Drunk driver asleep at wheel in middle of Mary Valley Hwy
A McIntosh Creek man who fell asleep behind the wheel in the middle of the Mary Valley Highway and then drove off when police approached him, has narrowly avoided jail time.
Max McNaught was found by police slumped over the wheel of his ute on the night of December 5, 2020.
Gympie Magistrates Court heard on Wednesday that when police roused him and asked him to unlock the door, the 21-year-old tried to put the car in gear, only to have it roll backwards towards the officers.
He managed to get it in drive before hitting anything, and then drove off with police in pursuit.
McNaught then crossed double white lines on a blind corner, drove on the wrong side of the road for about 100m, veered on to the median strip and on to the wrong side of the road, the court heard.
He pulled over on Jones Hill Road where his vehicle was sandwiched between two police cars.
McNaught still refused to unlock his doors and police were forced to move one of the cars when the ute began to roll backwards as the 21-year-old had not engaged the handbrake.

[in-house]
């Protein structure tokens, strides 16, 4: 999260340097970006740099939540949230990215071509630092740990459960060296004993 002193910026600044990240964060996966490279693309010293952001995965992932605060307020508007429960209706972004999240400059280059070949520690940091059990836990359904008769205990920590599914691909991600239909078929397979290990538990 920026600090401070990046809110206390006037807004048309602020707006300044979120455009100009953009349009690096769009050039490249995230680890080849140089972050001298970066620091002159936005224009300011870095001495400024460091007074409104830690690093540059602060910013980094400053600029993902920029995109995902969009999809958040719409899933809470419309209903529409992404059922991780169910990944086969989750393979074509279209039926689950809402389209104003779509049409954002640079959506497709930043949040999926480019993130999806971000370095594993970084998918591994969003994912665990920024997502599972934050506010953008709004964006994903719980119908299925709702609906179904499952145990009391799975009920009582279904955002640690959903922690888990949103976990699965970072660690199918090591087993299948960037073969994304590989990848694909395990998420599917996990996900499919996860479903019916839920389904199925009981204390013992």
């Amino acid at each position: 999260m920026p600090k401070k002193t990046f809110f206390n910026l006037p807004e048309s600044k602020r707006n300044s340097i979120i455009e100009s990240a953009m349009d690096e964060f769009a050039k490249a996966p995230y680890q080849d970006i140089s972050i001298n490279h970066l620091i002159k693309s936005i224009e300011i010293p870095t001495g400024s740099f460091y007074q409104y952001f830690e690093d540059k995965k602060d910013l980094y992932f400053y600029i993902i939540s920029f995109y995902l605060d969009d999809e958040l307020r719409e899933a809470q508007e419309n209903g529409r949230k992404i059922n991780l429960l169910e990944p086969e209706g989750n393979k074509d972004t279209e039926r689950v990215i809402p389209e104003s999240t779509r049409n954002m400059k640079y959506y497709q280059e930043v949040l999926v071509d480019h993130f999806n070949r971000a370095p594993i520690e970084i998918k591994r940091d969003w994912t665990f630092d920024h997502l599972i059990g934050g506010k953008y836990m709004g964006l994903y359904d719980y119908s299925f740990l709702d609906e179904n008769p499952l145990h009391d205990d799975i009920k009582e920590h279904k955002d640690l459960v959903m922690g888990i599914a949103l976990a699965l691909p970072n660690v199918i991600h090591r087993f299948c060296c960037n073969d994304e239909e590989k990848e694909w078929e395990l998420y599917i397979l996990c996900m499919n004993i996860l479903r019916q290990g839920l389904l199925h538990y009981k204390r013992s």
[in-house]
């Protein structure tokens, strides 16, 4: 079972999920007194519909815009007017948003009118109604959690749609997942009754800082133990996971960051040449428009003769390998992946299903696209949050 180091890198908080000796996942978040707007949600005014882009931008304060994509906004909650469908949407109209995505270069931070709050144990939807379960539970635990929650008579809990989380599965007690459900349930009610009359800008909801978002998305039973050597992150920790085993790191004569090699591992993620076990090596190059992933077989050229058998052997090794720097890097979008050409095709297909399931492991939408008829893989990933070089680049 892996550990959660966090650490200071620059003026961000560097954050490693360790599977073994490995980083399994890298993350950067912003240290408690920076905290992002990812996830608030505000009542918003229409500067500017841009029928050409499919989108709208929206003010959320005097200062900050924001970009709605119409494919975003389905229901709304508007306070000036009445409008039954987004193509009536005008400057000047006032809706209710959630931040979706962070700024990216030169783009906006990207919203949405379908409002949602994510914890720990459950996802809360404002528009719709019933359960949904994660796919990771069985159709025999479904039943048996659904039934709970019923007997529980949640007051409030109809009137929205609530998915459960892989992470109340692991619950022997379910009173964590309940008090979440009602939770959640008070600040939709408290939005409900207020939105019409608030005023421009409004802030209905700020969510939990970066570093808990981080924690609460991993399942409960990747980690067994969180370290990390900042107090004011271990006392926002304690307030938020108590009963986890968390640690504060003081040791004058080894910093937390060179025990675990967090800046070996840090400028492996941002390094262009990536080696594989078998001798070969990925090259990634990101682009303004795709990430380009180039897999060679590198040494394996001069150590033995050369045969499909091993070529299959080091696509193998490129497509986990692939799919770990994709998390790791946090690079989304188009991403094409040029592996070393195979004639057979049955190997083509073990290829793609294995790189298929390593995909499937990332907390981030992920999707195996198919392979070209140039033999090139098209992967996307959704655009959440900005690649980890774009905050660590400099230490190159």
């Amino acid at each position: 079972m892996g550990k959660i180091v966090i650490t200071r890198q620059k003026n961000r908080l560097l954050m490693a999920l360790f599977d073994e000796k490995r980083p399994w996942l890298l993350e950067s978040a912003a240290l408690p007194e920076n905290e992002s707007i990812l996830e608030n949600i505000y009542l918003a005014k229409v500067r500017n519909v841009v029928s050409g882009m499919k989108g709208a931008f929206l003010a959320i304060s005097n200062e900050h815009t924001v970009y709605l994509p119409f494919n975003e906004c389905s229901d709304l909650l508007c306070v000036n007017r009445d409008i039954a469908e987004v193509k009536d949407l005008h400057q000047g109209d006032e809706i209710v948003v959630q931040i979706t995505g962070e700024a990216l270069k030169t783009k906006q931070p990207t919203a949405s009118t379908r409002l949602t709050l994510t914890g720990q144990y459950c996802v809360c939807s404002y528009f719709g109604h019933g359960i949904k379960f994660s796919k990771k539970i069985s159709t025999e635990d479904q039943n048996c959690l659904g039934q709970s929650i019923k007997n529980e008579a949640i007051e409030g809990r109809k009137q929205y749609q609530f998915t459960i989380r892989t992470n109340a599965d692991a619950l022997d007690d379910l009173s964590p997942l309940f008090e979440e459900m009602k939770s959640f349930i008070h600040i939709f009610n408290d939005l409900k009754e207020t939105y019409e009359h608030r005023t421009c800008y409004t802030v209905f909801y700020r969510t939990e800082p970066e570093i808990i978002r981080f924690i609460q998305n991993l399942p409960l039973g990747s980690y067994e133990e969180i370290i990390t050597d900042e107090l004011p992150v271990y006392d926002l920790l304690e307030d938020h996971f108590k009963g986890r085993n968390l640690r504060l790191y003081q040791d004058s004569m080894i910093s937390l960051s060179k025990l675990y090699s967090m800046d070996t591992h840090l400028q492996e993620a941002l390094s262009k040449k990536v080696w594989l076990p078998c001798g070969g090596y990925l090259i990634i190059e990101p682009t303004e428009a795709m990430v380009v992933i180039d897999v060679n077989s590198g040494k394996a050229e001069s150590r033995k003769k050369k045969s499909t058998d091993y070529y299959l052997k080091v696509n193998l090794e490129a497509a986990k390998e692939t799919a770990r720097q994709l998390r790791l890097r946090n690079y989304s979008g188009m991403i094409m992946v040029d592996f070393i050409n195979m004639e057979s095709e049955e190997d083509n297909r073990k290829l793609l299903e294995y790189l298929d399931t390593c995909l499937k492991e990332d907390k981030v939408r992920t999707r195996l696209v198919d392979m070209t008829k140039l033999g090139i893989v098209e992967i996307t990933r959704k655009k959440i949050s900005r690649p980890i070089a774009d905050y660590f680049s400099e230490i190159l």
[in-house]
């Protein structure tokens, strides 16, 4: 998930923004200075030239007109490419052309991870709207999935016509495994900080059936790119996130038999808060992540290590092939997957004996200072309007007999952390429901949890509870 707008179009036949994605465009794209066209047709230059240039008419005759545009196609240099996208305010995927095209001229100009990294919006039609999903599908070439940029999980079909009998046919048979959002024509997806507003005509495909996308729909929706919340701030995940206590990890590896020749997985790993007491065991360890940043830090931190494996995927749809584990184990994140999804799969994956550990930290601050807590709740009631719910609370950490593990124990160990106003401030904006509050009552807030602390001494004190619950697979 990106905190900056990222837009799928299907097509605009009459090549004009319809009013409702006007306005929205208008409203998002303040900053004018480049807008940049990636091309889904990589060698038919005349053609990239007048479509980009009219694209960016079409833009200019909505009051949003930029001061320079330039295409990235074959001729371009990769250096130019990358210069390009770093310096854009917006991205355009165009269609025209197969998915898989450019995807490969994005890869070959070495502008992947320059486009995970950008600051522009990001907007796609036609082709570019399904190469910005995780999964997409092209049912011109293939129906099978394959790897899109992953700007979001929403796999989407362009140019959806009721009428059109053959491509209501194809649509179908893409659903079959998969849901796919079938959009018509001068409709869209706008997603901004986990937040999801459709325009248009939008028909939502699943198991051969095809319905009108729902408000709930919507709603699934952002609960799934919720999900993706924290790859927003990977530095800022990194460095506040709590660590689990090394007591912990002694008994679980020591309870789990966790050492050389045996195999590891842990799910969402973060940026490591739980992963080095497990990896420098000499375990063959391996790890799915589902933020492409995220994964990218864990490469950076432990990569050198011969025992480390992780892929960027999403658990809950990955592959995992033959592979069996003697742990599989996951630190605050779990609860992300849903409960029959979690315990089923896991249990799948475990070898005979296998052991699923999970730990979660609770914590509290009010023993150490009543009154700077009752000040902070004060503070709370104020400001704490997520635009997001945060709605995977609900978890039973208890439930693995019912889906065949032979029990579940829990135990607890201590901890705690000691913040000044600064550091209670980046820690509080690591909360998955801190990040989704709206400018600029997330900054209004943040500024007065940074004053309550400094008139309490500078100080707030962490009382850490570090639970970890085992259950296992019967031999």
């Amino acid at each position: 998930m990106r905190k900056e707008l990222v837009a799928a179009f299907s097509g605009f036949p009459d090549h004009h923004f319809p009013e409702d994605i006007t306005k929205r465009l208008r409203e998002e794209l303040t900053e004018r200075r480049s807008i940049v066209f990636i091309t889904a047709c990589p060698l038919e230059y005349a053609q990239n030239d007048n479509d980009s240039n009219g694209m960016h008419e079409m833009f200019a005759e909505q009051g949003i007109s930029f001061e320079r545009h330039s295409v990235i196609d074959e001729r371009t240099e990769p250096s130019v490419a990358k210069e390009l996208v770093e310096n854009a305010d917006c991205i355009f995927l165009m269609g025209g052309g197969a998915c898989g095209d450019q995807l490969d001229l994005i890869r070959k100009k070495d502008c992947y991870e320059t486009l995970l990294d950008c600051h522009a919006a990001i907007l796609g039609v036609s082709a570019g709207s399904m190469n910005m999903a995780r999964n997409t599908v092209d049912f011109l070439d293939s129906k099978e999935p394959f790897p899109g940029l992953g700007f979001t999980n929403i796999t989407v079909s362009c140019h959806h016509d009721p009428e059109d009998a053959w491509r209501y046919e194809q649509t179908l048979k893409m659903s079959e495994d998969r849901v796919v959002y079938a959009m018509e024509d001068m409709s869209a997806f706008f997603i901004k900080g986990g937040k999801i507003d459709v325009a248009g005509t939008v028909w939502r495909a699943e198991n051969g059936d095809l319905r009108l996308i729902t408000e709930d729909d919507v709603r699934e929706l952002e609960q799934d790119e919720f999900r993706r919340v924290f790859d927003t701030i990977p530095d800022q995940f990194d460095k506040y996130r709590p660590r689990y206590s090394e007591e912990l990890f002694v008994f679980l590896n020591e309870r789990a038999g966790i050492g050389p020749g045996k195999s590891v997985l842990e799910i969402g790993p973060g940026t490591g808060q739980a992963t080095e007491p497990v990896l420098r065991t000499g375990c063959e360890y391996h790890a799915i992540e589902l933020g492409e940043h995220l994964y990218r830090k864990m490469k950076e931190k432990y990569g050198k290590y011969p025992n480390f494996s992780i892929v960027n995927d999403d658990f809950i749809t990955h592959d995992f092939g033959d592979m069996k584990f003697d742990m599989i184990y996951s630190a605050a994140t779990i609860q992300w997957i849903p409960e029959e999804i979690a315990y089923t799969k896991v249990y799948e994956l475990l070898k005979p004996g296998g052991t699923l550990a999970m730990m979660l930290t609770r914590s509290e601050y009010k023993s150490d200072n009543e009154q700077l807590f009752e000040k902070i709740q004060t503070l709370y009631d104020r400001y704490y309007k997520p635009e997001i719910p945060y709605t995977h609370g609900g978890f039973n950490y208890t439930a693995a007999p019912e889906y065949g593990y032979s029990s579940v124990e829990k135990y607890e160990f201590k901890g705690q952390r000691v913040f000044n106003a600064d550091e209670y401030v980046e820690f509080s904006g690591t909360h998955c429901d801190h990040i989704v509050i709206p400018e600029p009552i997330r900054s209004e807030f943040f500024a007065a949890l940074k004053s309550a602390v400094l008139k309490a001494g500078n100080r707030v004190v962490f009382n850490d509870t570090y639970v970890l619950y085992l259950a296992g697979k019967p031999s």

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He finally opened his doors after police threatened to smash his window in, and later recorded a BAC reading of .142.
Police prosecutor Melissa Campbell told the court it was the second time McNaught had been caught drink driving.
In 2019, he crashed into a fence at Cooroy in the early hours of the morning.
Sergeant Campbell said on that occasion McNaught recorded a BAC of .066, and told police he had fallen asleep and thought he had taken the Gympie exit as he had not intended to be in Cooroy.
Solicitor Chris Anderson said the incident had taught McNaught “a valuable lesson”, as he was forced to pay $2000 to get his car back from impound, had to pay a significant amount in other legal and professional costs, and had lost his apprenticeship.
McNaught pleaded guilty to driving while over the middle alcohol limit, and dangerous operation of a motor vehicle.
Magistrate Chris Callaghan said it was a “sad thing” to see a young man like McNaught lose his way.
“You need assistance,” Mr Callaghan said, noting McNaught's drinking behaviour had “spiralled in the wrong direction”.
He disqualified McNaught from driving for nine months and sentenced him to four months jail, wholly suspended for a year, and placed him on probation.
Mr Callaghan advised McNaught he would likely be required to get an interlocker attached to his car due to the legislation.